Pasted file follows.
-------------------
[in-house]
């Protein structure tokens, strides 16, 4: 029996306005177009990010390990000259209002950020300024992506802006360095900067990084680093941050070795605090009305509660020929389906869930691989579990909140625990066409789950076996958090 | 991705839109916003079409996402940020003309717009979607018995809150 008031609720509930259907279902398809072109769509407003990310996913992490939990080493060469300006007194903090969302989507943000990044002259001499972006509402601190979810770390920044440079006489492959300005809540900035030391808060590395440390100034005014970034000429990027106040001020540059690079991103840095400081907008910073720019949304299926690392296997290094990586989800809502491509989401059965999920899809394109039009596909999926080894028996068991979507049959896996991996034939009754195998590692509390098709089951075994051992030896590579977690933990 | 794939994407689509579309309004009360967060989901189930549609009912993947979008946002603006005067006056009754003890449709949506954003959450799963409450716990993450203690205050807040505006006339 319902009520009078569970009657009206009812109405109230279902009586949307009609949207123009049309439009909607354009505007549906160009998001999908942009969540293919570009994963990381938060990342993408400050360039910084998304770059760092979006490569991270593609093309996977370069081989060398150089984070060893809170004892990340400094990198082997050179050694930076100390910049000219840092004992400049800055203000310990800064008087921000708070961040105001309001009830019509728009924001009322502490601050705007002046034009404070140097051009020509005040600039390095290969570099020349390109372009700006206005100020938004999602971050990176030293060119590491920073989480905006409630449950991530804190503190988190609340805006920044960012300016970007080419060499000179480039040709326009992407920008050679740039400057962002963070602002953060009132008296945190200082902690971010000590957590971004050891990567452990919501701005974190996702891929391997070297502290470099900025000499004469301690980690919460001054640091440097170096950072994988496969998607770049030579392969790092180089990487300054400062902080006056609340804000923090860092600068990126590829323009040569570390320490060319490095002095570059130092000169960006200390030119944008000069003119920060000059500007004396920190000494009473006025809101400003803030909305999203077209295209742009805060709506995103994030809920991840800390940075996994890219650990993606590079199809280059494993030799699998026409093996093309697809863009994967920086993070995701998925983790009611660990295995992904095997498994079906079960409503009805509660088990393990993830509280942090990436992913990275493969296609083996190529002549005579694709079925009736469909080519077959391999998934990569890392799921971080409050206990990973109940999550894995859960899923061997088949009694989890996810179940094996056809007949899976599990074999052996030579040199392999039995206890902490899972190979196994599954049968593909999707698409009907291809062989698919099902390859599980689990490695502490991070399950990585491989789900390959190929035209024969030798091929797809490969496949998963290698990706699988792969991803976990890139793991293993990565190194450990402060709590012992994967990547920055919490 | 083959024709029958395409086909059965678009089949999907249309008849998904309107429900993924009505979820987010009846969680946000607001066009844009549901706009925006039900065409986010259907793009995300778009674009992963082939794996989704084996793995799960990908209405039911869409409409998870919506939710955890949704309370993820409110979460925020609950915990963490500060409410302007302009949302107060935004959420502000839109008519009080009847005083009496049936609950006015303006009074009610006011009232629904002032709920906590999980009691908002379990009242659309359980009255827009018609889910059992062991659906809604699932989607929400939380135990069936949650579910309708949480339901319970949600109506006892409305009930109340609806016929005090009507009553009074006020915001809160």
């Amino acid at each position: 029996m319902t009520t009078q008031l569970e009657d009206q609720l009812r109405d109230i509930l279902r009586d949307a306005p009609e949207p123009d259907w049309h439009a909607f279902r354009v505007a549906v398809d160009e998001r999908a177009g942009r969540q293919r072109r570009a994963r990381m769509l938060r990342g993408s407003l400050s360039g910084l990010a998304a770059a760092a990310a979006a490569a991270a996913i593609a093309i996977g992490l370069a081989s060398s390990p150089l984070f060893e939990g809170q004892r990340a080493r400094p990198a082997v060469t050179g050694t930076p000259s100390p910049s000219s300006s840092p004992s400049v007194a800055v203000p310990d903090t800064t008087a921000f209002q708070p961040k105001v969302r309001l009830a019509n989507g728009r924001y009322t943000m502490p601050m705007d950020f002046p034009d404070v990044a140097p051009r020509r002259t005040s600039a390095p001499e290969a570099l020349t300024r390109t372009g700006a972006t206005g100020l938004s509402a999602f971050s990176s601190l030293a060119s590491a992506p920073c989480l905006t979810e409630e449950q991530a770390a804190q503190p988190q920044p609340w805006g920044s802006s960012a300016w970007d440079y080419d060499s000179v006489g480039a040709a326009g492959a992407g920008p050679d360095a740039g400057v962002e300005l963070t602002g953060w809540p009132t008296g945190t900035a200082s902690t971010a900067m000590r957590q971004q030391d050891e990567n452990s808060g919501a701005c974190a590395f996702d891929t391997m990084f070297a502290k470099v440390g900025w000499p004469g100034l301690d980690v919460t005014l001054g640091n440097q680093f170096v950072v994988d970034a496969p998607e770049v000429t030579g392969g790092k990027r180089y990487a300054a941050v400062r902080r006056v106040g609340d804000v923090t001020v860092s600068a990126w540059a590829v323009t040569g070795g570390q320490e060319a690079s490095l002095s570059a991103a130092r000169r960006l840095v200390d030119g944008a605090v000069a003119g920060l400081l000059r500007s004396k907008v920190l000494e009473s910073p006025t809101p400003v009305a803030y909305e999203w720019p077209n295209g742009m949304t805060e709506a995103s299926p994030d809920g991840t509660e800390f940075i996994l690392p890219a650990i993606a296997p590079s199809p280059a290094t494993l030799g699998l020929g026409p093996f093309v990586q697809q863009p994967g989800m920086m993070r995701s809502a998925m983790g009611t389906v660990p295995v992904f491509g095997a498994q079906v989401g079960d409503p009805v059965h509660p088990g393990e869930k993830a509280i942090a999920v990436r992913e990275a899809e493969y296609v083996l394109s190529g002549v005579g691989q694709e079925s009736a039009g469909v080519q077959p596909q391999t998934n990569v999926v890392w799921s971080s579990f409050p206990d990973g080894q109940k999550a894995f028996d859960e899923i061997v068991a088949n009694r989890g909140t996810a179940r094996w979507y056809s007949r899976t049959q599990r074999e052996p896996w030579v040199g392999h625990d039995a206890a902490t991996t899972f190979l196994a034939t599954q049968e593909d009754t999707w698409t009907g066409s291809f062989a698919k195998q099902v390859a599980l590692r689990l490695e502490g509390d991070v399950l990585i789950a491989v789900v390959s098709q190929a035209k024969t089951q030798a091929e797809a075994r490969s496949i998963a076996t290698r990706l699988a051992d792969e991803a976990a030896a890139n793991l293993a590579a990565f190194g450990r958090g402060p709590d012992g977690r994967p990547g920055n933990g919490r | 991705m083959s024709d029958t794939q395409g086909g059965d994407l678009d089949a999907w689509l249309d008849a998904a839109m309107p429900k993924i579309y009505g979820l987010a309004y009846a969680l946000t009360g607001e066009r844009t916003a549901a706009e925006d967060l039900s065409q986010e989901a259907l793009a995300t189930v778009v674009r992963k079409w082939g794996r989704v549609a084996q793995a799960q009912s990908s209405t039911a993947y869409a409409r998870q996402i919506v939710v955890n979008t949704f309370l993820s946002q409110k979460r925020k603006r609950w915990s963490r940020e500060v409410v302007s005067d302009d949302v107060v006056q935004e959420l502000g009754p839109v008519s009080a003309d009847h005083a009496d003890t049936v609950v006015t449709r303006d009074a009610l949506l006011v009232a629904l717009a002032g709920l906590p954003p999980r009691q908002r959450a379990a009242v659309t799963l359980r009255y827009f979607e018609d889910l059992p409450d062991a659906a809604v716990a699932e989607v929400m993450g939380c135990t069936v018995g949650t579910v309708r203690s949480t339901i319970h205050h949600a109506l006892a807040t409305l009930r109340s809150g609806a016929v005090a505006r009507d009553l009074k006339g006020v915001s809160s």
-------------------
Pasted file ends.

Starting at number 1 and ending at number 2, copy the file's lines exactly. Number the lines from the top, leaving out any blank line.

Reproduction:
[in-house]
């Protein structure tokens, strides 16, 4: 029996306005177009990010390990000259209002950020300024992506802006360095900067990084680093941050070795605090009305509660020929389906869930691989579990909140625990066409789950076996958090 | 991705839109916003079409996402940020003309717009979607018995809150 008031609720509930259907279902398809072109769509407003990310996913992490939990080493060469300006007194903090969302989507943000990044002259001499972006509402601190979810770390920044440079006489492959300005809540900035030391808060590395440390100034005014970034000429990027106040001020540059690079991103840095400081907008910073720019949304299926690392296997290094990586989800809502491509989401059965999920899809394109039009596909999926080894028996068991979507049959896996991996034939009754195998590692509390098709089951075994051992030896590579977690933990 | 794939994407689509579309309004009360967060989901189930549609009912993947979008946002603006005067006056009754003890449709949506954003959450799963409450716990993450203690205050807040505006006339 319902009520009078569970009657009206009812109405109230279902009586949307009609949207123009049309439009909607354009505007549906160009998001999908942009969540293919570009994963990381938060990342993408400050360039910084998304770059760092979006490569991270593609093309996977370069081989060398150089984070060893809170004892990340400094990198082997050179050694930076100390910049000219840092004992400049800055203000310990800064008087921000708070961040105001309001009830019509728009924001009322502490601050705007002046034009404070140097051009020509005040600039390095290969570099020349390109372009700006206005100020938004999602971050990176030293060119590491920073989480905006409630449950991530804190503190988190609340805006920044960012300016970007080419060499000179480039040709326009992407920008050679740039400057962002963070602002953060009132008296945190200082902690971010000590957590971004050891990567452990919501701005974190996702891929391997070297502290470099900025000499004469301690980690919460001054640091440097170096950072994988496969998607770049030579392969790092180089990487300054400062902080006056609340804000923090860092600068990126590829323009040569570390320490060319490095002095570059130092000169960006200390030119944008000069003119920060000059500007004396920190000494009473006025809101400003803030909305999203077209295209742009805060709506995103994030809920991840800390940075996994890219650990993606590079199809280059494993030799699998026409093996093309697809863009994967920086993070995701998925983790009611660990295995992904095997498994079906079960409503009805509660088990393990993830509280942090990436992913990275493969296609083996190529002549005579694709079925009736469909080519077959391999998934990569890392799921971080409050206990990973109940999550894995859960899923061997088949009694989890996810179940094996056809007949899976599990074999052996030579040199392999039995206890902490899972190979196994599954049968593909999707698409009907291809062989698919099902390859599980689990490695502490991070399950990585491989789900390959190929035209024969030798091929797809490969496949998963290698990706699988792969991803976990890139793991293993990565190194450990402060709590012992994967990547920055919490 | 083959024709029958395409086909059965678009089949999907249309008849998904309107429900993924009505979820987010009846969680946000607001066009844009549901706009925006039900065409986010259907793009995300778009674009992963082939794996989704084996793995799960990908209405039911869409409409998870919506939710955890949704309370993820409110979460925020609950915990963490500060409410302007302009949302107060935004959420502000839109008519009080009847005083009496049936609950006015303006009074009610006011009232629904002032709920906590999980009691908002379990009242659309359980009255827009018609889910059992062991659906809604699932989607929400939380135990069936949650579910309708949480339901319970949600109506006892409305009930109340609806016929005090009507009553009074006020915001809160």